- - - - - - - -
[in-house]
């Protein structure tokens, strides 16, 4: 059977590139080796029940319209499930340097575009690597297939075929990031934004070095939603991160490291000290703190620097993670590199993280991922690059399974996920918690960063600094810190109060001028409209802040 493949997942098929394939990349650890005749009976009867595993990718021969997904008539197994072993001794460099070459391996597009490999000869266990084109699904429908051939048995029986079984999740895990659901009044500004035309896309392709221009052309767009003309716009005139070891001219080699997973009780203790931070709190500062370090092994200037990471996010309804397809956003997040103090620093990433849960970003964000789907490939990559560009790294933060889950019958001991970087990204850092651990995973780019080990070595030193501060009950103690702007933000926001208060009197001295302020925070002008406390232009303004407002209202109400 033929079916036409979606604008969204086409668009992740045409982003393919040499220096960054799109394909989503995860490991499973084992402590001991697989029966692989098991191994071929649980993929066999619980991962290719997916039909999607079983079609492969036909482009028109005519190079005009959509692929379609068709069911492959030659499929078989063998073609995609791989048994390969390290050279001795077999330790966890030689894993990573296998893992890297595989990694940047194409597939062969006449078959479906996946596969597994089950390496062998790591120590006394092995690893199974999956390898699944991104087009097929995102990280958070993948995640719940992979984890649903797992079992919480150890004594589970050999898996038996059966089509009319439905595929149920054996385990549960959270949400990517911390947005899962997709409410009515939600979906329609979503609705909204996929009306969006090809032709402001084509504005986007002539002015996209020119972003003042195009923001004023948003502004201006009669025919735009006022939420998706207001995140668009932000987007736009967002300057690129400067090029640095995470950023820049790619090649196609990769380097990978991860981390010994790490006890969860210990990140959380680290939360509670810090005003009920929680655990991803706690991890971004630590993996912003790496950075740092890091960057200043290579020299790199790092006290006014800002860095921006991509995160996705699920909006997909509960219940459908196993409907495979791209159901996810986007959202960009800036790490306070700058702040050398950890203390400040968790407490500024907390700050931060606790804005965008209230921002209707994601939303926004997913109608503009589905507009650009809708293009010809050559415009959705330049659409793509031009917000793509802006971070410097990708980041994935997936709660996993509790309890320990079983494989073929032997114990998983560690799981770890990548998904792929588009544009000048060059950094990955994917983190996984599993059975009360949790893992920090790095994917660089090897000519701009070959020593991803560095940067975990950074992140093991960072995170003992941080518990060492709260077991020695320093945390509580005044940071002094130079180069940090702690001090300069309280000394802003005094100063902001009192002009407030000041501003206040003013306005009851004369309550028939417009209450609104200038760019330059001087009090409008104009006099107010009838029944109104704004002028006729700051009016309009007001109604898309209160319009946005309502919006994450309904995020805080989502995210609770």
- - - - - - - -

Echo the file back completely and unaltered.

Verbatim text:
[in-house]
């Protein structure tokens, strides 16, 4: 059977590139080796029940319209499930340097575009690597297939075929990031934004070095939603991160490291000290703190620097993670590199993280991922690059399974996920918690960063600094810190109060001028409209802040 493949997942098929394939990349650890005749009976009867595993990718021969997904008539197994072993001794460099070459391996597009490999000869266990084109699904429908051939048995029986079984999740895990659901009044500004035309896309392709221009052309767009003309716009005139070891001219080699997973009780203790931070709190500062370090092994200037990471996010309804397809956003997040103090620093990433849960970003964000789907490939990559560009790294933060889950019958001991970087990204850092651990995973780019080990070595030193501060009950103690702007933000926001208060009197001295302020925070002008406390232009303004407002209202109400 033929079916036409979606604008969204086409668009992740045409982003393919040499220096960054799109394909989503995860490991499973084992402590001991697989029966692989098991191994071929649980993929066999619980991962290719997916039909999607079983079609492969036909482009028109005519190079005009959509692929379609068709069911492959030659499929078989063998073609995609791989048994390969390290050279001795077999330790966890030689894993990573296998893992890297595989990694940047194409597939062969006449078959479906996946596969597994089950390496062998790591120590006394092995690893199974999956390898699944991104087009097929995102990280958070993948995640719940992979984890649903797992079992919480150890004594589970050999898996038996059966089509009319439905595929149920054996385990549960959270949400990517911390947005899962997709409410009515939600979906329609979503609705909204996929009306969006090809032709402001084509504005986007002539002015996209020119972003003042195009923001004023948003502004201006009669025919735009006022939420998706207001995140668009932000987007736009967002300057690129400067090029640095995470950023820049790619090649196609990769380097990978991860981390010994790490006890969860210990990140959380680290939360509670810090005003009920929680655990991803706690991890971004630590993996912003790496950075740092890091960057200043290579020299790199790092006290006014800002860095921006991509995160996705699920909006997909509960219940459908196993409907495979791209159901996810986007959202960009800036790490306070700058702040050398950890203390400040968790407490500024907390700050931060606790804005965008209230921002209707994601939303926004997913109608503009589905507009650009809708293009010809050559415009959705330049659409793509031009917000793509802006971070410097990708980041994935997936709660996993509790309890320990079983494989073929032997114990998983560690799981770890990548998904792929588009544009000048060059950094990955994917983190996984599993059975009360949790893992920090790095994917660089090897000519701009070959020593991803560095940067975990950074992140093991960072995170003992941080518990060492709260077991020695320093945390509580005044940071002094130079180069940090702690001090300069309280000394802003005094100063902001009192002009407030000041501003206040003013306005009851004369309550028939417009209450609104200038760019330059001087009090409008104009006099107010009838029944109104704004002028006729700051009016309009007001109604898309209160319009946005309502919006994450309904995020805080989502995210609770």